In a corner was the now-subdued base commander, Colonel Heffernan. SKH-1032 was pleased that the human was bound with metal and fabric restraints. He had learned early on to never trust humans, even those that offered cooperation.

The interrogator jerked Heffernan to the first cylinder and spoke in the human language.

“What is this?”

Heffernan looked at the cover plate’s image without reaction. “It’s a blonde.”

“A nude human female with golden-colored, dead keratinized cells surrounding its skull and groin,” PLOF-873 offered.

“Ask it about the text,” ordered SKH-103. “What does it say?”

Heffernan read the words aloud: “Bad News For Boris.”

The group moved to the next cylinder.

“And this?”

“It’s a redhead in a negligée, with great legs,” Heffernan said.

“What is the significance of her attire?”

Heffernan held back his desire to sneer and curse the aliens.

“She’s ready to go to bed.”

“You mean she is agreeable and ready for the mating act, correct?” said the interrogator.

“Yes, that is correct, that and a lot more.”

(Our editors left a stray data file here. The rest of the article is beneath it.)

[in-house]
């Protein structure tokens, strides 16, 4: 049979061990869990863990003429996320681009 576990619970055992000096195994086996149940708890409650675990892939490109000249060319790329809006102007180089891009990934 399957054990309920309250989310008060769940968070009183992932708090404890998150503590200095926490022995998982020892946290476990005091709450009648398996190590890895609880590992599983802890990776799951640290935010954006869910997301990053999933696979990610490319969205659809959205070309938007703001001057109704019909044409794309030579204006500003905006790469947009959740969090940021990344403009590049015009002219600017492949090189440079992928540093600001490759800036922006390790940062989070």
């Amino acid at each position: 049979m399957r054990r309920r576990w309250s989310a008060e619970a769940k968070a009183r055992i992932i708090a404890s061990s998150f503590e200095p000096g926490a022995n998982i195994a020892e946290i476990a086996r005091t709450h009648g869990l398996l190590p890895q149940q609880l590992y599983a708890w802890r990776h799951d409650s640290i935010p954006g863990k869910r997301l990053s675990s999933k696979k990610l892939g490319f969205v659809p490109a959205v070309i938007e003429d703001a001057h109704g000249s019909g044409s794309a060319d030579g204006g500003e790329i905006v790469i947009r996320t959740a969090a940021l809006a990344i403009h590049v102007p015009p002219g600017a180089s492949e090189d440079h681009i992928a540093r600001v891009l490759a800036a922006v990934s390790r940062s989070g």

The three aliens looked at the human, puzzled.

“The text?”

“It says “Putin’ It In The Right Place.”

“Meaning what?”

“It’s a pun, a play on words. Putin was once the president of Russia, a potential enemy to the United States,” Heffernan explained.

The interrogator turned to his two superiors. “Even after the ideological rivalry between the two prominent social collectives had ended, the humans continued to maintain these devices. We don’t understand this.”

SKH-1032 grew impatient. The countless paradoxes and mysteries of the human race were tiresome, of no interest to him.

“Enough. Ask what purpose these graphics and messages served.” The interrogator did so.

Heffernan shrugged. “Purpose? To let my guys have a little fun. To improve their morale. I shouldn’t have, but I allowed it. No one but technicians and loaders saw them, and they were all men. I would have had them removed if any women had been assigned to munitions maintenance.”

“Just for entertainment. Amazing,” SKH-1032 concluded, stomping out of the bunker. “Send the human back to the pens,” he ordered.

PLOF-873 stayed behind to help close the maintenance panels of the B83-1 hydrogen bombs.